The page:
Letters to the Editor

September 24, 2009

PATH project would mean losing our heritage

To the editor:

Please use your influence to stop the PATH project.

We are landowners in West Virginia surviving over many generations. Where are our rights? What about "government of the people, by the people, for the people, shall not perish from the Earth"? Where are our unalienable rights of life, liberty and the pursuit of happiness?

For nearly 100 years, the Henry D. Regester family has owned property in West Virginia, as did his parents and grandparents before him. This homeplace of four children, 19 grandchildren, 39 great-grandchildren and 28 great-great-grandchildren still is our "American heritage." We survived on this property by hunting, fishing and farming. We worked this land during the Depression, sickness, drought and flooding. In good times and bad - this is our part of America.

Our men served our country as we lived on and loved this same land. My father, Henry D. Regester, fought in World War I. His children and grandchildren served as they were called by our country.


How can our elected officials take away part of these United States by wanting to divide our land by placing a 766-kilovolt power line through it (1-135.000-UP PATH? I understand this case is pending.

We are saddened because we are losing our American heritage - our family history is in this land. Our elected officials are defacing this land and we, as country folk, are losing more than 12 acres so that the PATH project can move forward by providing power for city dwellers who indulge in its usage. Yet we are blindsided and stripped of our land.

Tina M. Lanham


People are protesting policies, not skin color

To the editor:

Regarding Leonard Pitts' column of Sept. 18 ("'Culture war' is no longer just a figure of speech," page A4), he says that "the outrageous behavior that has attended the election of our first African-American president" is "because they find it hard to accept that the new guy is liberal ... and black." I say enough already.

Barack Obama was elected president of the United States of America. He is the leader of the free world. What more needs to happen before people stop saying, "Well, you know, it's because he's black"?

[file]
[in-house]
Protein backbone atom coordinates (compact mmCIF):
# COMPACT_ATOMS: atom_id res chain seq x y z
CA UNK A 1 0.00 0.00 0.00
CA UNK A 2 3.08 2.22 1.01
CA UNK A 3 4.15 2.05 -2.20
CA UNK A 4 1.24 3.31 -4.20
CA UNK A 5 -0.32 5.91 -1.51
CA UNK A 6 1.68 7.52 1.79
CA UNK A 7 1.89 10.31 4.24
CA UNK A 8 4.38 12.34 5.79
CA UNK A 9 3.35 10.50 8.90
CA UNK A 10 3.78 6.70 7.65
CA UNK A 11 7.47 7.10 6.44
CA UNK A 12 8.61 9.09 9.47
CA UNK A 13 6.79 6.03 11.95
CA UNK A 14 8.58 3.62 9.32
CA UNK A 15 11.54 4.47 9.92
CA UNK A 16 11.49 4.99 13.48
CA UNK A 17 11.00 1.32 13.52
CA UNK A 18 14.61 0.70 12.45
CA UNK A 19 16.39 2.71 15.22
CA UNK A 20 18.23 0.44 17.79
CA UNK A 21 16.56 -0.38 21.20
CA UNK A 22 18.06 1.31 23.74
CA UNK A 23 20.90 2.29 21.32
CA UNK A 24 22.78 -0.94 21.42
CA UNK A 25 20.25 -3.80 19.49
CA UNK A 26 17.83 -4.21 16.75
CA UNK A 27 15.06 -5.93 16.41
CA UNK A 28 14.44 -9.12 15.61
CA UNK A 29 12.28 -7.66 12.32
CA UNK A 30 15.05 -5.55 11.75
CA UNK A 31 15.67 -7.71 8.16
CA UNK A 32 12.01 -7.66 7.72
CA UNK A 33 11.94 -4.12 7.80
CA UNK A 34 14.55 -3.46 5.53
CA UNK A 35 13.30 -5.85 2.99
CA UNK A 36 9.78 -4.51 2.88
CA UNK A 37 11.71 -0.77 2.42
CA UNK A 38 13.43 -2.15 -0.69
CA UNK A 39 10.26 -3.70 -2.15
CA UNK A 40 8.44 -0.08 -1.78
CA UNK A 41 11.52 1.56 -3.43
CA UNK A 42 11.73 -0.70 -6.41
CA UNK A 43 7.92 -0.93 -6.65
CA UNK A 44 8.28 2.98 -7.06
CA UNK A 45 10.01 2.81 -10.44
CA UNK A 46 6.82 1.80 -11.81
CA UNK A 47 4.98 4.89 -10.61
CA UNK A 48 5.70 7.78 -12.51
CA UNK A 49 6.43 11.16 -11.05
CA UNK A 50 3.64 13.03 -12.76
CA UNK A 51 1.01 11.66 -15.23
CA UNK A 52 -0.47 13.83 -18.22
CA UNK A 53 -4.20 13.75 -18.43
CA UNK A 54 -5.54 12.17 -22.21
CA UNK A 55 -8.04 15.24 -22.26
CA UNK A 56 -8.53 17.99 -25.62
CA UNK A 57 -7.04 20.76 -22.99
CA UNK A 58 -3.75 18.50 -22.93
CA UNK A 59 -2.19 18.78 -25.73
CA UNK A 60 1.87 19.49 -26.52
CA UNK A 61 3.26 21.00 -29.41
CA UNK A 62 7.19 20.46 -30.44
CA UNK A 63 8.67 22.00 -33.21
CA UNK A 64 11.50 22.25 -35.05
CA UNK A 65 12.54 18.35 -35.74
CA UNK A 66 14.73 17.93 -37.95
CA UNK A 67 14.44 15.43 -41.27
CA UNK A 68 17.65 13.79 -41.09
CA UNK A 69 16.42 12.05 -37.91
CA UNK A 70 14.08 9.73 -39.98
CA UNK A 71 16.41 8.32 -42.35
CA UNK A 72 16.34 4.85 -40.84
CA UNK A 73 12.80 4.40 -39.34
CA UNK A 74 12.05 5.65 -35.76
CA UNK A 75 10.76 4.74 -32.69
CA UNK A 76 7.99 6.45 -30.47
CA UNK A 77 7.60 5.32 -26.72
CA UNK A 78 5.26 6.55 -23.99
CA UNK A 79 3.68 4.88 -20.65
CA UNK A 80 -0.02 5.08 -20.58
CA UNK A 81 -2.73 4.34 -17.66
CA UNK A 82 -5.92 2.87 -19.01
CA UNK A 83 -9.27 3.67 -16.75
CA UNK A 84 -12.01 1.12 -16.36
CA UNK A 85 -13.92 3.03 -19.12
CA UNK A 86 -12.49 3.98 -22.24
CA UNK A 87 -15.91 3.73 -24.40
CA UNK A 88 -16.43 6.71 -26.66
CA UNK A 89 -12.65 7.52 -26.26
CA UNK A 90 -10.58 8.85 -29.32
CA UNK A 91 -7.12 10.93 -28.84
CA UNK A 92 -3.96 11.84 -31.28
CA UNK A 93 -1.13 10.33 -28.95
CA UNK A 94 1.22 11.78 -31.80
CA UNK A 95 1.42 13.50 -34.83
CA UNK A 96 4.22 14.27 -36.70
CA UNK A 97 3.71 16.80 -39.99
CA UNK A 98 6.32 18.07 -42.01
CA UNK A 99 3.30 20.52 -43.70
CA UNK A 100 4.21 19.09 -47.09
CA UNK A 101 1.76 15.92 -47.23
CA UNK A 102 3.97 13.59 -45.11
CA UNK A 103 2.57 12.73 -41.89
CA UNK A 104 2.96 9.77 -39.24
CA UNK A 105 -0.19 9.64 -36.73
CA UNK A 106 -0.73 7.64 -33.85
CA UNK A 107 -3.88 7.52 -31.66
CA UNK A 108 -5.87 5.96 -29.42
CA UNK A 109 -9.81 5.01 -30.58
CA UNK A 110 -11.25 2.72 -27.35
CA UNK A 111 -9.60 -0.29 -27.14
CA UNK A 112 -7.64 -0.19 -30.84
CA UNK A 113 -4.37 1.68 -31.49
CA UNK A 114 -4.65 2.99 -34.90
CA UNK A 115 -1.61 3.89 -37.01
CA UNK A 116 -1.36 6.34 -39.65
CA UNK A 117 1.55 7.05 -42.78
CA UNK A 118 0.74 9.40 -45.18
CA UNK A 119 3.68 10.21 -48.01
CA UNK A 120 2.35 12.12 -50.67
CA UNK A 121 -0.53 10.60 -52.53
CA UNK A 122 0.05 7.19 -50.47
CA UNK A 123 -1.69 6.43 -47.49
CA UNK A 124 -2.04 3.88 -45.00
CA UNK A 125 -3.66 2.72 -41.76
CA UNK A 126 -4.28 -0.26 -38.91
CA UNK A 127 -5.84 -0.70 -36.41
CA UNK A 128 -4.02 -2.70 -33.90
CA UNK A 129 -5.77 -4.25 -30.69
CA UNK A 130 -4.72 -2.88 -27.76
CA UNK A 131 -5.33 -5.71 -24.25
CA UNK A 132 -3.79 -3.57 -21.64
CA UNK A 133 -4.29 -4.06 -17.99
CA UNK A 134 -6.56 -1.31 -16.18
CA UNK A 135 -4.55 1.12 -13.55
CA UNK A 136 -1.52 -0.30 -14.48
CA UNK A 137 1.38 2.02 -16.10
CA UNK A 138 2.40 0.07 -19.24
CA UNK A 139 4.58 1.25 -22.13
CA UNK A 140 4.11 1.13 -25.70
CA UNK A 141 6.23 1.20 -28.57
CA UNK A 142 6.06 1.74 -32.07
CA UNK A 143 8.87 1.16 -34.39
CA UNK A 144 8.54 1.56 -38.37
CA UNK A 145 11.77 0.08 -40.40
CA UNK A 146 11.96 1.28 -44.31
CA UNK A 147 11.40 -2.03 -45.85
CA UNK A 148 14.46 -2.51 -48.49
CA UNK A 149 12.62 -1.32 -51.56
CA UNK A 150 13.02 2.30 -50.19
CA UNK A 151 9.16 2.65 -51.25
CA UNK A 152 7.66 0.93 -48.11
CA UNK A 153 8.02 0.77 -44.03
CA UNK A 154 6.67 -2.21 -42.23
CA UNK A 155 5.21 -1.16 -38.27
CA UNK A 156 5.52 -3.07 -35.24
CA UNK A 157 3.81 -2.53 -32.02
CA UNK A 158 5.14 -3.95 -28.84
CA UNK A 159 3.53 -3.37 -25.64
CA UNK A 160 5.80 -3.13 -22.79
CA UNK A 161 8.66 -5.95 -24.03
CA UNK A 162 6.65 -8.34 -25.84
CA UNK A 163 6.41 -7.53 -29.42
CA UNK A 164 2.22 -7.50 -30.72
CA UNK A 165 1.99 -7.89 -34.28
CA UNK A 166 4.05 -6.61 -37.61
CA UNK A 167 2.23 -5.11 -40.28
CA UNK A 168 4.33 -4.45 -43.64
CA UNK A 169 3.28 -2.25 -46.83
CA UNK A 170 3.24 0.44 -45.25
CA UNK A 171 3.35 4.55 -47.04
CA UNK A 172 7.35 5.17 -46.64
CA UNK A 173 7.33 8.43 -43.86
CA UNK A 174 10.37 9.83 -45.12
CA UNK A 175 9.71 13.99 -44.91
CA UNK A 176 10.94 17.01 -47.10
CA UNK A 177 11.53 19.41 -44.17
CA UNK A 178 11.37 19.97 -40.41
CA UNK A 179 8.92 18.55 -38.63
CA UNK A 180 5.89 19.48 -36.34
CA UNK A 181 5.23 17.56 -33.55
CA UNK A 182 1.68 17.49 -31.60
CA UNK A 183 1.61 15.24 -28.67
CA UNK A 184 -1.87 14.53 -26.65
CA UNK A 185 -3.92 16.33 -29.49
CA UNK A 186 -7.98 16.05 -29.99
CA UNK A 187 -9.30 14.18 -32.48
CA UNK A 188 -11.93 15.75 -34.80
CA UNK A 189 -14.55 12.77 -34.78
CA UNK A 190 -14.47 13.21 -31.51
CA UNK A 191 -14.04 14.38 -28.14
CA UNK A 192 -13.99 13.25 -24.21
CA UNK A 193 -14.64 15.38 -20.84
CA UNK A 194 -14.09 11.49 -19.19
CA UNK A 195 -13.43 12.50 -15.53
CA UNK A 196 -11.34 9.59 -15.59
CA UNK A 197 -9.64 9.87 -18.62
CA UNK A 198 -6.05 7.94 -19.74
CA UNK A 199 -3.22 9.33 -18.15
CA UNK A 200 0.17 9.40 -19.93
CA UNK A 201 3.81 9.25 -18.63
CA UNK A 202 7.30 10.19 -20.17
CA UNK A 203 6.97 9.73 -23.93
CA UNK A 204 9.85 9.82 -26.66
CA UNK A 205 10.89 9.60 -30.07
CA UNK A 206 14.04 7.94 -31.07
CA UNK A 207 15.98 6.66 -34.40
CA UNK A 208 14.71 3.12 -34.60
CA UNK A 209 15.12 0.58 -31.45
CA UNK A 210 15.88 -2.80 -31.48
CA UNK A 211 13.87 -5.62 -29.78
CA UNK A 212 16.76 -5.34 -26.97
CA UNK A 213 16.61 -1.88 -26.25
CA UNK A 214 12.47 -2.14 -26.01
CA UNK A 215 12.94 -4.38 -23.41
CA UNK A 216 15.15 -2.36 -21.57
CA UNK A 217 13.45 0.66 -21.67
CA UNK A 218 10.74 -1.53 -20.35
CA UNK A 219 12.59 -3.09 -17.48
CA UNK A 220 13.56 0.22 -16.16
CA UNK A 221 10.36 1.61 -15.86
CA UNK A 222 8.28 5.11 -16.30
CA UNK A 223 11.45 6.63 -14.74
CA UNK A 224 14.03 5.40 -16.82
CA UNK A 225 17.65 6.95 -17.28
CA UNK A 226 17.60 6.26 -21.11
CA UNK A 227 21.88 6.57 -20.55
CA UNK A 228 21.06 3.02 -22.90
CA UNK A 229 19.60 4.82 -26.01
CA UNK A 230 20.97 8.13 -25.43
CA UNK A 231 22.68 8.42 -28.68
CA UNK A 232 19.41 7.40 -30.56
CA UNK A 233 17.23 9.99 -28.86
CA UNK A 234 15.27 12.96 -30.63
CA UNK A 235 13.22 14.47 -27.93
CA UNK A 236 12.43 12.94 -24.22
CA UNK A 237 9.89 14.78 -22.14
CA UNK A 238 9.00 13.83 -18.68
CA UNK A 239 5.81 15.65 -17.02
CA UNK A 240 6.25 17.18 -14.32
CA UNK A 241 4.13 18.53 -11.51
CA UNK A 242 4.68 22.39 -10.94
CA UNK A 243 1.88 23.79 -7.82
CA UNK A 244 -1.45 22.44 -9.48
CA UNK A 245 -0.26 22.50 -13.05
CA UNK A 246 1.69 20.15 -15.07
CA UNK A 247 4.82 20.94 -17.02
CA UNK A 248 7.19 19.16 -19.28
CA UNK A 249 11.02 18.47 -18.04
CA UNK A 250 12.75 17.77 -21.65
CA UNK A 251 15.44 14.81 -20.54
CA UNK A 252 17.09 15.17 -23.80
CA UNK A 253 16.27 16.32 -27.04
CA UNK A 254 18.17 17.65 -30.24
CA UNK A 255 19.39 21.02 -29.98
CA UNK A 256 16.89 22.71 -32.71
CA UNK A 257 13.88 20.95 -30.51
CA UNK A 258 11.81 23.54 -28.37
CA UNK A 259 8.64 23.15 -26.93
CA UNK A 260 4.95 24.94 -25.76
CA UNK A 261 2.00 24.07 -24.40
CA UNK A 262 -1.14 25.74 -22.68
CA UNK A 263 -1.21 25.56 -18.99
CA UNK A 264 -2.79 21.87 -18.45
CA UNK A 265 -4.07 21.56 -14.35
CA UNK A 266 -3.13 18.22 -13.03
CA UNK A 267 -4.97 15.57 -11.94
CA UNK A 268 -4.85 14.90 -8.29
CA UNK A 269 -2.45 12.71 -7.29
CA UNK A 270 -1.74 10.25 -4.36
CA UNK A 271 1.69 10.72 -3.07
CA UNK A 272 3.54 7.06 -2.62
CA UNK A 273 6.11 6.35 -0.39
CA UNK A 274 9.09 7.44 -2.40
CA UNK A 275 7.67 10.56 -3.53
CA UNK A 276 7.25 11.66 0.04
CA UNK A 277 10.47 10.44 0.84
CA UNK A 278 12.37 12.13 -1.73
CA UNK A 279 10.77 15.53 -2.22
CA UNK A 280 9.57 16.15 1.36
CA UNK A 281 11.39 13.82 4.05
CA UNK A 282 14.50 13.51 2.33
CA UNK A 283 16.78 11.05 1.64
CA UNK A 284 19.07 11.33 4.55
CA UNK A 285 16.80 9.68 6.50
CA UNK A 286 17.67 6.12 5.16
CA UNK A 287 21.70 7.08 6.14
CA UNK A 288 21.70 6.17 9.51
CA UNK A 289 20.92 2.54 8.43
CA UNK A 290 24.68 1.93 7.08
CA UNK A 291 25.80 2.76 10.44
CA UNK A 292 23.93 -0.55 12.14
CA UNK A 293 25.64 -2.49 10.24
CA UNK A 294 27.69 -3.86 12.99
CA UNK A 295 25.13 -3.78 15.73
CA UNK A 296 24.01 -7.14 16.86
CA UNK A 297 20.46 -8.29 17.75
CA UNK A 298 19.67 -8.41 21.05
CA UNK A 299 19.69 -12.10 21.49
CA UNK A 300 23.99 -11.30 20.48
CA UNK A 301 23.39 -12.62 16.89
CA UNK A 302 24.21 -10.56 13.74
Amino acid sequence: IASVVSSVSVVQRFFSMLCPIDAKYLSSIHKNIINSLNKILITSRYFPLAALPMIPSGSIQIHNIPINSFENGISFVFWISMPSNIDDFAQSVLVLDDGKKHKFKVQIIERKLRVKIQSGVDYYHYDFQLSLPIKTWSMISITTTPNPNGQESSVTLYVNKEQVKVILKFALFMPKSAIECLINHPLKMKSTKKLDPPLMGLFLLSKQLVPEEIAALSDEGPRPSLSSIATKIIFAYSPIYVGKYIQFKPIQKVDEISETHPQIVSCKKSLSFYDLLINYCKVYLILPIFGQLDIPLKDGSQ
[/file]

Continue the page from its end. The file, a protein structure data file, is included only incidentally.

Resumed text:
People are protesting Obama's behavior, not his skin color. Unfortunately, some are doing so in very inappropriate ways. Believe me, if it were about race, you would certainly see it in the protest signs.

But you don't, do you? That's because it is about the president's policies and actions, not his skin color.

Jane Davis


Fresh Air Fund forges long-lasting relationship

To the editor:

I recently read the letter to the editor by Jenny Morgenthau, executive director of the Fresh Air Fund ("Fresh Air Fund seeks Franklin Co. volunteers," Wednesday, Sept. 16, page A4).

I would like to encourage families to consider hosting a child from New York City, as my family did 30 years ago. The mothers of these young children are eager for their children to experience life outside of the city for two weeks in the summer.

Some of these children have never walked barefoot in the grass, held a kitten or puppy, ridden a bicycle or even ridden in a car. All you need to do is include the child as one of your family - it is as simple as that.

Luis came to visit our family for five summers. We have many fond memories of playing and working together and learning about life in the city, which was a type of cross-culture experience that my young children would not have learned otherwise.

I kept in contact with Luis, and about five years ago, he brought his family for a visit to show his children around the farm. He calls me Mom, and I cherish our relationship.

Joanne Priest

Waynesboro, Pa.

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